Government anxious to find new vendor as passport numbers dwindleAfter cancelling a previous bids, the government will now either call for expressions of interest from foreign firms or an entirely new global tender.
After cancelling a tender at the last minute, the KP Sharma Oli administration is now considering either seeking proposals from interested parties or calling another global tender to print passports, along with other secure materials.
With just 700,000 passports in stock, government officials are scrambling to prevent a passport crisis. The Passport Department has been issuing around 3,000 passports every day since the end of festival season, according to department officials. If this rate continues, the department’s stock will last just seven or eight months. It will take at least nine months to contract a foreign firm to print and supply passports following the due process, according to officials.
“We have requested our diplomatic missions through the Ministry of Foreign Affairs to identify globally recognised security printing firms that can compete,” Dipak Subedi, secretary at the Ministry of Communication and Information Technology, told the Post. “We have also asked all relevant government ministries and departments to provide the exact number, size and specifications of the required passports, excise duty stickers, and postage stamps.”
Subedi is leading a panel called the Security Printing Development Committee, which consists of officials from various ministries and departments. The committee has received two separate financial and technical proposals from German and French firms, both expressing interests in setting up a security printing facility in Nepal.
“We will ask for fresh proposals from Germany and France and we will look into more proposals from interested international firms. Then we will present them at the Cabinet to begin negotiations,” said Subedi.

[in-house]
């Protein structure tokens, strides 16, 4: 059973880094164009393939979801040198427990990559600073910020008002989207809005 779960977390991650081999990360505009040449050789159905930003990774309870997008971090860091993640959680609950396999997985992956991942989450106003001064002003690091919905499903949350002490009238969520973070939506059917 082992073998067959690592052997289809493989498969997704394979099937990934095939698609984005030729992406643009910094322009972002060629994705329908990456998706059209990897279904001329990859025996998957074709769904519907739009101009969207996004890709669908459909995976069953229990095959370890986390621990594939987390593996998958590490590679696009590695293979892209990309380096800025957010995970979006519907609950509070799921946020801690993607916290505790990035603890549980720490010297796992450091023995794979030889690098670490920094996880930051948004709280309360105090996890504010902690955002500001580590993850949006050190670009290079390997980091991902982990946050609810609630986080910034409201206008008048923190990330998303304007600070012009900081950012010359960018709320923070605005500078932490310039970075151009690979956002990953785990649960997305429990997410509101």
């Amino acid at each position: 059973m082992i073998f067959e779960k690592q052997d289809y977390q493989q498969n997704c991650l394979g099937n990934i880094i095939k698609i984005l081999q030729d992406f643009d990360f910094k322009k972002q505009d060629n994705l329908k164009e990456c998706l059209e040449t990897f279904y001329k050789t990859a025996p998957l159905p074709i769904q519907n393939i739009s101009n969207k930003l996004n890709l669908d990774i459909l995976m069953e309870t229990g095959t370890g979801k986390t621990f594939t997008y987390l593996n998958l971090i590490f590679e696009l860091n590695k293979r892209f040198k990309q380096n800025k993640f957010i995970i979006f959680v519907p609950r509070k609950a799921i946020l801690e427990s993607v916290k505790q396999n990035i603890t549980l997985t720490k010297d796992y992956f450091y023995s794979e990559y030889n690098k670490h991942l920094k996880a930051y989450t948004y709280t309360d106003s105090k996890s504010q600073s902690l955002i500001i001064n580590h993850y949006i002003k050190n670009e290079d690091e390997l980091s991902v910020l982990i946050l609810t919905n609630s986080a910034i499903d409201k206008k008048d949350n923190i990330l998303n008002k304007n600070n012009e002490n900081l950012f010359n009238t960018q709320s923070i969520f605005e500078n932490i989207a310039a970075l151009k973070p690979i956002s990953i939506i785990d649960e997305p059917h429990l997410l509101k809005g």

With stocks dwindling, the Passport Department had called for global tender, which was abruptly cancelled on orders from the prime minister at the last minute, on November 9. The government had decided then to procure passports directly from the firm that will secure the bid to set up a planned secure printing press in Banepa.
Nepal’s passports were previously supplied by the French company Oberthur Technologies. As per the 2010 agreement between the Department of Passports and Oberthur Technologies, the French firm would supply 4.5 million passports until 2015. However, due to the 2015 earthquakes, the government extended the contract to encompass another 2.5 million passports.
However, members of the Subedi-led panel are worried about delays in the negotiations process amid the looming passport crisis, as the government does not seem certain whether it will call for another global tender or will review proposals from interested firms.
“We do not have any option left,” said Suebdi. “We have to provide an alternative within another four to five months otherwise we will plunge into a crisis.”
Veridos Identity Solutions, a German governmental firm, had initially forwarded a proposal to the government to set up a secure printing press earlier this year, but Minister for Communication and Information Technology Gokul Baskota signed a memorandum of understanding with the French government to set up a security printing facility in March.
Once the passport tender was cancelled, government officials had claimed that they were going to sign a government-to-government deal with the France-based IN Groupe, which had offered a 200 million Euros soft loan at three percent interest rate. The group had offered to print banknotes and provide 1 million e-passports free of cost, after which it would charge $8 per passport.
But according to the officials familiar with both German and French proposals, the German proposal was more attractive than the French as Veridos is a bigger firm in terms of finances, global presence and operations. Similarly, the German soft loan and interest rate were lower than the French. Veridos had also assured Nepal that it would provide whatever interim passports the country needed immediately after signing the deal.
The German proposal also included banknote printing facilities, which the French proposal does not include, according to officials.